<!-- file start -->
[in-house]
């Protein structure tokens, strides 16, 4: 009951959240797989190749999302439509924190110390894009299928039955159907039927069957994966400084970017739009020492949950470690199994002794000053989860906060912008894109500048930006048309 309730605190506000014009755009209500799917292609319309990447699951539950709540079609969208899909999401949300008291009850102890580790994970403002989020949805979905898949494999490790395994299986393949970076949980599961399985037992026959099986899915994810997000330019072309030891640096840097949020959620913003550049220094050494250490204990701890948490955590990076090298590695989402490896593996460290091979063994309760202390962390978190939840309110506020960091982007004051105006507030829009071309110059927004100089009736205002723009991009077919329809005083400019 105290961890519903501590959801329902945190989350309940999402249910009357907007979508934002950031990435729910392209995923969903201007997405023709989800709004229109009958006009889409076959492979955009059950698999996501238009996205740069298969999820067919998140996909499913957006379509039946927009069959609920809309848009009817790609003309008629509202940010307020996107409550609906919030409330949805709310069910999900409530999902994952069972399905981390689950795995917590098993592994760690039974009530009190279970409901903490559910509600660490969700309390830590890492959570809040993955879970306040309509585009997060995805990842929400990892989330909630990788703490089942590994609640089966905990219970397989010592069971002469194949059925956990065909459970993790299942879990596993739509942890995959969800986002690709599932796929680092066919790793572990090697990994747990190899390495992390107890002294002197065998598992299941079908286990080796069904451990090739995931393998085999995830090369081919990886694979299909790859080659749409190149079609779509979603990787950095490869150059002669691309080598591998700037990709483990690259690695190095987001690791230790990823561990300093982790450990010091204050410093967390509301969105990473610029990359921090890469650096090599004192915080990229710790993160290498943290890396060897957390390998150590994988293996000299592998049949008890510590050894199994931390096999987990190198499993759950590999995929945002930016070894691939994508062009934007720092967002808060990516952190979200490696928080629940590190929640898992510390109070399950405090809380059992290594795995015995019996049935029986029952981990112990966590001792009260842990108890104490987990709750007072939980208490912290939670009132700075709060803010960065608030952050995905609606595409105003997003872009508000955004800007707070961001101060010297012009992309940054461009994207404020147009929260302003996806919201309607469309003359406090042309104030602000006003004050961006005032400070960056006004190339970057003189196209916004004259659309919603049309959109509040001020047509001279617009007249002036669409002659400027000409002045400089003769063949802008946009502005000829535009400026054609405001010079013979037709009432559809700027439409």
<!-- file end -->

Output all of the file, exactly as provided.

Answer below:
[in-house]
């Protein structure tokens, strides 16, 4: 009951959240797989190749999302439509924190110390894009299928039955159907039927069957994966400084970017739009020492949950470690199994002794000053989860906060912008894109500048930006048309 309730605190506000014009755009209500799917292609319309990447699951539950709540079609969208899909999401949300008291009850102890580790994970403002989020949805979905898949494999490790395994299986393949970076949980599961399985037992026959099986899915994810997000330019072309030891640096840097949020959620913003550049220094050494250490204990701890948490955590990076090298590695989402490896593996460290091979063994309760202390962390978190939840309110506020960091982007004051105006507030829009071309110059927004100089009736205002723009991009077919329809005083400019 105290961890519903501590959801329902945190989350309940999402249910009357907007979508934002950031990435729910392209995923969903201007997405023709989800709004229109009958006009889409076959492979955009059950698999996501238009996205740069298969999820067919998140996909499913957006379509039946927009069959609920809309848009009817790609003309008629509202940010307020996107409550609906919030409330949805709310069910999900409530999902994952069972399905981390689950795995917590098993592994760690039974009530009190279970409901903490559910509600660490969700309390830590890492959570809040993955879970306040309509585009997060995805990842929400990892989330909630990788703490089942590994609640089966905990219970397989010592069971002469194949059925956990065909459970993790299942879990596993739509942890995959969800986002690709599932796929680092066919790793572990090697990994747990190899390495992390107890002294002197065998598992299941079908286990080796069904451990090739995931393998085999995830090369081919990886694979299909790859080659749409190149079609779509979603990787950095490869150059002669691309080598591998700037990709483990690259690695190095987001690791230790990823561990300093982790450990010091204050410093967390509301969105990473610029990359921090890469650096090599004192915080990229710790993160290498943290890396060897957390390998150590994988293996000299592998049949008890510590050894199994931390096999987990190198499993759950590999995929945002930016070894691939994508062009934007720092967002808060990516952190979200490696928080629940590190929640898992510390109070399950405090809380059992290594795995015995019996049935029986029952981990112990966590001792009260842990108890104490987990709750007072939980208490912290939670009132700075709060803010960065608030952050995905609606595409105003997003872009508000955004800007707070961001101060010297012009992309940054461009994207404020147009929260302003996806919201309607469309003359406090042309104030602000006003004050961006005032400070960056006004190339970057003189196209916004004259659309919603049309959109509040001020047509001279617009007249002036669409002659400027000409002045400089003769063949802008946009502005000829535009400026054609405001010079013979037709009432559809700027439409």